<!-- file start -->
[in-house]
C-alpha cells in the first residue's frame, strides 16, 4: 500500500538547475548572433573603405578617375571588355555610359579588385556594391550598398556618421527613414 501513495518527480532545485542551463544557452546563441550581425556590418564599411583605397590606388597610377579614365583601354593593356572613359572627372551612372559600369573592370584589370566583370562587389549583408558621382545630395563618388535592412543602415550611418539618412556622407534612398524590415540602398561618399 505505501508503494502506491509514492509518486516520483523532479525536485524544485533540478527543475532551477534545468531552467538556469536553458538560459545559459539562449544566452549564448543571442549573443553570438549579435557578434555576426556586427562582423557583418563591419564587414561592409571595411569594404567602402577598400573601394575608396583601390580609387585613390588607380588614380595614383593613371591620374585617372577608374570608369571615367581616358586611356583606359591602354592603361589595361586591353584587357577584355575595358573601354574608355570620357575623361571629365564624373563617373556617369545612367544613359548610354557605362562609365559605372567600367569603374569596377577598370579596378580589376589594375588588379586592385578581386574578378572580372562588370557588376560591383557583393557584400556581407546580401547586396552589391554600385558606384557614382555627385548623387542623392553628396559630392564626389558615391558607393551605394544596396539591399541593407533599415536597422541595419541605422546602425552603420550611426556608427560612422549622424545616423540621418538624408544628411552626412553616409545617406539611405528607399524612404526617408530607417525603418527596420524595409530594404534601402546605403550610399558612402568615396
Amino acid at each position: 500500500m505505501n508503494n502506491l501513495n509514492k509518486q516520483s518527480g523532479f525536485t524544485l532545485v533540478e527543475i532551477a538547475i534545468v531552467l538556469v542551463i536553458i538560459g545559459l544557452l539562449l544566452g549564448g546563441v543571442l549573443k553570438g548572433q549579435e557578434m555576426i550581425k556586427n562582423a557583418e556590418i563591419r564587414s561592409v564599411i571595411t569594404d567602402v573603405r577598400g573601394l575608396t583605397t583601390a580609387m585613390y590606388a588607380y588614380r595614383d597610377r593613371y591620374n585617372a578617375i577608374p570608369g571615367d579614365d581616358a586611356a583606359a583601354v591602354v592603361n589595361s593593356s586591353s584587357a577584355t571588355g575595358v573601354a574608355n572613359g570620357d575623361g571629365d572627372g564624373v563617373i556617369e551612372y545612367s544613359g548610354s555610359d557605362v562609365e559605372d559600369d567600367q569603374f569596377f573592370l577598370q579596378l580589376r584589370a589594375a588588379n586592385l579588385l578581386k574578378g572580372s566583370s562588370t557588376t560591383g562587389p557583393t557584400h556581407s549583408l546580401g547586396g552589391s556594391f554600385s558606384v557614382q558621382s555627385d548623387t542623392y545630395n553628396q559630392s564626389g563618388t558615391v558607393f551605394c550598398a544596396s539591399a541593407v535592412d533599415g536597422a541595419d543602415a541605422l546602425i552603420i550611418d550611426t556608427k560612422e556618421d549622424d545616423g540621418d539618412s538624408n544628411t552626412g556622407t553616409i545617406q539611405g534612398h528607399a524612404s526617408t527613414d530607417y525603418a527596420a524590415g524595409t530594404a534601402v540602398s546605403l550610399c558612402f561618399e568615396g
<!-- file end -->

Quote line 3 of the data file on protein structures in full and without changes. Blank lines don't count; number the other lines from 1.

Amino acid at each position: 500500500m505505501n508503494n502506491l501513495n509514492k509518486q516520483s518527480g523532479f525536485t524544485l532545485v533540478e527543475i532551477a538547475i534545468v531552467l538556469v542551463i536553458i538560459g545559459l544557452l539562449l544566452g549564448g546563441v543571442l549573443k553570438g548572433q549579435e557578434m555576426i550581425k556586427n562582423a557583418e556590418i563591419r564587414s561592409v564599411i571595411t569594404d567602402v573603405r577598400g573601394l575608396t583605397t583601390a580609387m585613390y590606388a588607380y588614380r595614383d597610377r593613371y591620374n585617372a578617375i577608374p570608369g571615367d579614365d581616358a586611356a583606359a583601354v591602354v592603361n589595361s593593356s586591353s584587357a577584355t571588355g575595358v573601354a574608355n572613359g570620357d575623361g571629365d572627372g564624373v563617373i556617369e551612372y545612367s544613359g548610354s555610359d557605362v562609365e559605372d559600369d567600367q569603374f569596377f573592370l577598370q579596378l580589376r584589370a589594375a588588379n586592385l579588385l578581386k574578378g572580372s566583370s562588370t557588376t560591383g562587389p557583393t557584400h556581407s549583408l546580401g547586396g552589391s556594391f554600385s558606384v557614382q558621382s555627385d548623387t542623392y545630395n553628396q559630392s564626389g563618388t558615391v558607393f551605394c550598398a544596396s539591399a541593407v535592412d533599415g536597422a541595419d543602415a541605422l546602425i552603420i550611418d550611426t556608427k560612422e556618421d549622424d545616423g540621418d539618412s538624408n544628411t552626412g556622407t553616409i545617406q539611405g534612398h528607399a524612404s526617408t527613414d530607417y525603418a527596420a524590415g524595409t530594404a534601402v540602398s546605403l550610399c558612402f561618399e568615396g